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Little Kangaroos

8 August 2007

Lorena Diaz de Leon sends along her thoughts from Chicago —

Little Kangaroos

There is a growing trend of young, Central-American children crossing the border into Mexico. Many of these children are unaccompanied and leave their home country in hopes of either staying in Mexico to find meager employment or continue their trip to cross into the US. These children not only face the obstacles of having to survive the treacherous conditions of passing borders illegally, but once they have settled, they must struggle to find jobs such as selling gums and cigarettes on the streets. These “little kangaroos”–they are called this for they carry their tray of goods for sale across their fronts– are children that are either escaping worse circumstances at home or are attempting to reunite with their relatives. A majority of these youths are boys.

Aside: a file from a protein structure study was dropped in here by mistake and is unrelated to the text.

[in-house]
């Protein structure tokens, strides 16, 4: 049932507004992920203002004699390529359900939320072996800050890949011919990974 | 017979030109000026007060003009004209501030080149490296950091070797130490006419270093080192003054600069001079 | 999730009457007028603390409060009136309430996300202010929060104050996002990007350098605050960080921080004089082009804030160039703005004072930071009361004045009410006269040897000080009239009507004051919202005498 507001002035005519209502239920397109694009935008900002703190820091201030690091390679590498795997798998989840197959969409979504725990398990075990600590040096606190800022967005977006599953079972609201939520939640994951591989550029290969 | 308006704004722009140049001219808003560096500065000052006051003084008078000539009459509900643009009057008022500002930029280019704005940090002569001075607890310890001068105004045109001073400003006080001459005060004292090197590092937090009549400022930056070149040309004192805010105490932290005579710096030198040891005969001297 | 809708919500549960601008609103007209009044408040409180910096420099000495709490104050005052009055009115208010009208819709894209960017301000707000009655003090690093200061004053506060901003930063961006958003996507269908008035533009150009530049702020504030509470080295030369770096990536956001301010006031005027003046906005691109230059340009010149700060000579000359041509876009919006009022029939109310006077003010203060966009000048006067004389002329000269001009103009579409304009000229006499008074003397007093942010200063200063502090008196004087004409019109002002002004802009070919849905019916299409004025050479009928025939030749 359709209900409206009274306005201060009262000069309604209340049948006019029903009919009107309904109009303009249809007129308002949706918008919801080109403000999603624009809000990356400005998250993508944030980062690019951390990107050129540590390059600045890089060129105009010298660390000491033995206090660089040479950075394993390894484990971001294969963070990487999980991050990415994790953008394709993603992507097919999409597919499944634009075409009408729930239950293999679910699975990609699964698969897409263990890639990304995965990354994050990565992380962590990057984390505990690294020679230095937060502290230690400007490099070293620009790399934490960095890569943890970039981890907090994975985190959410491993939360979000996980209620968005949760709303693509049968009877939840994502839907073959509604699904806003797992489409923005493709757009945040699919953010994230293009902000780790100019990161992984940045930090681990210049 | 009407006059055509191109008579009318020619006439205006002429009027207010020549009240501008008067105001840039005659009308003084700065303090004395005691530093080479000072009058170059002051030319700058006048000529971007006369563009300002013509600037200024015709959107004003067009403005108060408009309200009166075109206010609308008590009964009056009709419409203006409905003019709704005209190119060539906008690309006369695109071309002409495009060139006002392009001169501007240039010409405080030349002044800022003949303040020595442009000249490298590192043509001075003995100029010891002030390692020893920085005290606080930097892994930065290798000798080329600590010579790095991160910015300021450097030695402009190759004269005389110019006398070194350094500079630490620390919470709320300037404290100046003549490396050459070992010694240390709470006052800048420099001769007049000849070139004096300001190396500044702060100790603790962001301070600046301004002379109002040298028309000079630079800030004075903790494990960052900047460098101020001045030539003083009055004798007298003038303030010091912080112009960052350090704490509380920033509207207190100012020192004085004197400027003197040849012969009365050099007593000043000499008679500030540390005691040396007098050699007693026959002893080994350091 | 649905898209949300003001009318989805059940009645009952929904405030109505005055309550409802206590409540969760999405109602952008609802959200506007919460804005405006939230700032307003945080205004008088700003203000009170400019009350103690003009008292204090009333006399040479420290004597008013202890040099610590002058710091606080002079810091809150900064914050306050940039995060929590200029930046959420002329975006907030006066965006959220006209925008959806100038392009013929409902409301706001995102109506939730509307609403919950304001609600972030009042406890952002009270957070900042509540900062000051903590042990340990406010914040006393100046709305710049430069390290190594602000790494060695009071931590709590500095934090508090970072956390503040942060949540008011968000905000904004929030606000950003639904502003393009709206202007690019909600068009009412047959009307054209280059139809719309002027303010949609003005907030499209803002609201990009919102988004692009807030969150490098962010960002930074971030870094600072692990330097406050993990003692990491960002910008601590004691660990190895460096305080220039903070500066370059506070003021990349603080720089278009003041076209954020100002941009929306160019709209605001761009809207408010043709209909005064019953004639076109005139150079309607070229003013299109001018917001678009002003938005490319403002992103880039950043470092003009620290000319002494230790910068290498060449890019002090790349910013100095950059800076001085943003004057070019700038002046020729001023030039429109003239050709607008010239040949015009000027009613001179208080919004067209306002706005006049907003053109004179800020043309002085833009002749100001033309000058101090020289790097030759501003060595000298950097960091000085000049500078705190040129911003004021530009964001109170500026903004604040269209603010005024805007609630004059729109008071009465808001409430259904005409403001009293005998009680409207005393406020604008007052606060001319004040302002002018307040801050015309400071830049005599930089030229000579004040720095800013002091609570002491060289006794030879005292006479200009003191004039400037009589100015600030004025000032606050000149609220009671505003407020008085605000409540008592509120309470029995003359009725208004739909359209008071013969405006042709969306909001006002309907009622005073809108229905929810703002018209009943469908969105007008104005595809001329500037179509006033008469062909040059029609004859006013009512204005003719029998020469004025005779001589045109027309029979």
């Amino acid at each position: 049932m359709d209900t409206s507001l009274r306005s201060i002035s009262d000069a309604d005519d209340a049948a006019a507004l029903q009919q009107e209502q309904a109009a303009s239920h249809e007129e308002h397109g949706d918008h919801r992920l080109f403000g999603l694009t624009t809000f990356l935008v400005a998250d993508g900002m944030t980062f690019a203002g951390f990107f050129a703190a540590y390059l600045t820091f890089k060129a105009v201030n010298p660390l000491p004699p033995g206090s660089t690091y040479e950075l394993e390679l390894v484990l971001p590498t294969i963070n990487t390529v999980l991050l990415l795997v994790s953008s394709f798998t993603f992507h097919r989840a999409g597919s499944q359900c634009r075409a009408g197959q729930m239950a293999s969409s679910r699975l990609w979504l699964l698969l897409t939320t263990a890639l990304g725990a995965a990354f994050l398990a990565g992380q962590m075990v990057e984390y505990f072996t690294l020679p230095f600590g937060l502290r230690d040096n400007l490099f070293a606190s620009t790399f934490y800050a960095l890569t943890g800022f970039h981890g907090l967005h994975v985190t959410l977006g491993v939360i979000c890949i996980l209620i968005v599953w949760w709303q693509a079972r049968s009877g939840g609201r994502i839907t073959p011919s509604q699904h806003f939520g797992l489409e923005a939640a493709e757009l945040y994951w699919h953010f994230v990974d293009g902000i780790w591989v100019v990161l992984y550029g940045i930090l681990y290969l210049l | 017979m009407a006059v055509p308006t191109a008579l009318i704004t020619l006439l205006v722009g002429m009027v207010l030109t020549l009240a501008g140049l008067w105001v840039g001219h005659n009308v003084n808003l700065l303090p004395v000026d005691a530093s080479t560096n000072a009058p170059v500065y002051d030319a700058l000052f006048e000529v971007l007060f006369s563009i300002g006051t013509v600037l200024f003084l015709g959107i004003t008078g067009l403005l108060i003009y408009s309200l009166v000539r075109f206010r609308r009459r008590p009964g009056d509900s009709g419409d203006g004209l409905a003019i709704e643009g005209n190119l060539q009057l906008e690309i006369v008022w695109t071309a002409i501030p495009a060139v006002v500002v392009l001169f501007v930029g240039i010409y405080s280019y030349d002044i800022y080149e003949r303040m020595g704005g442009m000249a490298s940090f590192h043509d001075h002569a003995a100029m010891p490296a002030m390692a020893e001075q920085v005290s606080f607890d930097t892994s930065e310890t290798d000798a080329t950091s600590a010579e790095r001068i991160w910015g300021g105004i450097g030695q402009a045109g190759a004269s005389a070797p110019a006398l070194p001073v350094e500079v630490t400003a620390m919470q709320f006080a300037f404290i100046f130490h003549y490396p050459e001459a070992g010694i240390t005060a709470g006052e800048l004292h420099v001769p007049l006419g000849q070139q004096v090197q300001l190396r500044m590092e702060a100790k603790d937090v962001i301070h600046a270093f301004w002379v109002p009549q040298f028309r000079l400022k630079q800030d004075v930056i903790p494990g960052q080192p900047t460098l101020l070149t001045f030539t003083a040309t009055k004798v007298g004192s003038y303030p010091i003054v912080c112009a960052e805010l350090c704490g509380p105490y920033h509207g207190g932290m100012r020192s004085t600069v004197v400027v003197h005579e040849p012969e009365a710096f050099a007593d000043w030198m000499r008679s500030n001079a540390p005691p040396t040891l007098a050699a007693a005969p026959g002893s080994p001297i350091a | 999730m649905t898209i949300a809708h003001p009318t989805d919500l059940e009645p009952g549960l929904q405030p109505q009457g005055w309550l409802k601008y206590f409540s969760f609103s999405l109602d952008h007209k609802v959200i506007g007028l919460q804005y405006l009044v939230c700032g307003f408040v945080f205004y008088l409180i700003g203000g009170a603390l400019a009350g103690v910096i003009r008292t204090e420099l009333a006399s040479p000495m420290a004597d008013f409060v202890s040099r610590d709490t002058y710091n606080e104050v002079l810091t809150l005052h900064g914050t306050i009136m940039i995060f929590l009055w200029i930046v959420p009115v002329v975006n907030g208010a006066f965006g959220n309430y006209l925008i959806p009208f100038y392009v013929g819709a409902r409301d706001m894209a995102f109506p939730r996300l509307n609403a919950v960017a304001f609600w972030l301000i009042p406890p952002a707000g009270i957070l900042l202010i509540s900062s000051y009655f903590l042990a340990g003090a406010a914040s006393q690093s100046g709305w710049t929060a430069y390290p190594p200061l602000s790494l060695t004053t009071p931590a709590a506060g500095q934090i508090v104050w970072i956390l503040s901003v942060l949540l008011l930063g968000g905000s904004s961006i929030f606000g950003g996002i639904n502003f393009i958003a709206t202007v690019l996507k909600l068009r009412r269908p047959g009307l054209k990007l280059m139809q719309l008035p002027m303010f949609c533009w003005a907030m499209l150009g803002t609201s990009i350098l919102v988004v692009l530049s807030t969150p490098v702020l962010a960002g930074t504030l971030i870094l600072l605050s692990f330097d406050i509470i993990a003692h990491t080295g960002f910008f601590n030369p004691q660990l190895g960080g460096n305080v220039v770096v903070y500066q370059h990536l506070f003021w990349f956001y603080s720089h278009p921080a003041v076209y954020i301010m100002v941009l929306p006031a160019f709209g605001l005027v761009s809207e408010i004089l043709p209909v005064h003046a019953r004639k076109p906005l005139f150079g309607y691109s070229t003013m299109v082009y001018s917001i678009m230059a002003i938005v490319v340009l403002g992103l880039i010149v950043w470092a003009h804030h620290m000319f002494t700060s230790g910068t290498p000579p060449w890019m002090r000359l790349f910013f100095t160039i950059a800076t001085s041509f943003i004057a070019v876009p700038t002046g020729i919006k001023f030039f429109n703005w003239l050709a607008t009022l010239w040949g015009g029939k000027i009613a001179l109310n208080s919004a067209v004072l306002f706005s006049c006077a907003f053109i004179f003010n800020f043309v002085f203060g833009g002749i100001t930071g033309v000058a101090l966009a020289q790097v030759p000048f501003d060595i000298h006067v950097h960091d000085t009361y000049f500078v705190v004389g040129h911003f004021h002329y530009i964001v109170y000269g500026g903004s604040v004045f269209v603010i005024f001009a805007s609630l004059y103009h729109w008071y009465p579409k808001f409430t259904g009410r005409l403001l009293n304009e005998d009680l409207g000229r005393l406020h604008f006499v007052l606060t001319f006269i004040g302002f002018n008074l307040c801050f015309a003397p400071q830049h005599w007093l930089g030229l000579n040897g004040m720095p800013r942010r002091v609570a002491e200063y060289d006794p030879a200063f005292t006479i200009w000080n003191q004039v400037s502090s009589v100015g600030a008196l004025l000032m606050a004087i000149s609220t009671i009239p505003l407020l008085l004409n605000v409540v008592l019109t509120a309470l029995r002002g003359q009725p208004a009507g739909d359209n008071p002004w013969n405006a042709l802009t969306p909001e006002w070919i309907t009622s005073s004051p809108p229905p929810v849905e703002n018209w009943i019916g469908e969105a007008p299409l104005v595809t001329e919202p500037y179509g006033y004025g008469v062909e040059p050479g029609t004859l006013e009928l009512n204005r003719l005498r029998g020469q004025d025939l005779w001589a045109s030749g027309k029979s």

These children often stay in the border towns they cross into and the Mexican public has contrasting views on their stay for they feel that these children contribute to crime in the area. According to a study from the Catholic Relief Services, as many as 5,000 children crossed into Mexico, a dramatic rise from 2004 where only about 1,000 children migrated. These “little kangaroos” suffer deeply. They hunger for a better life yet to gain this they are exposed to the perils of a journey replete with exhaustion and abuse.

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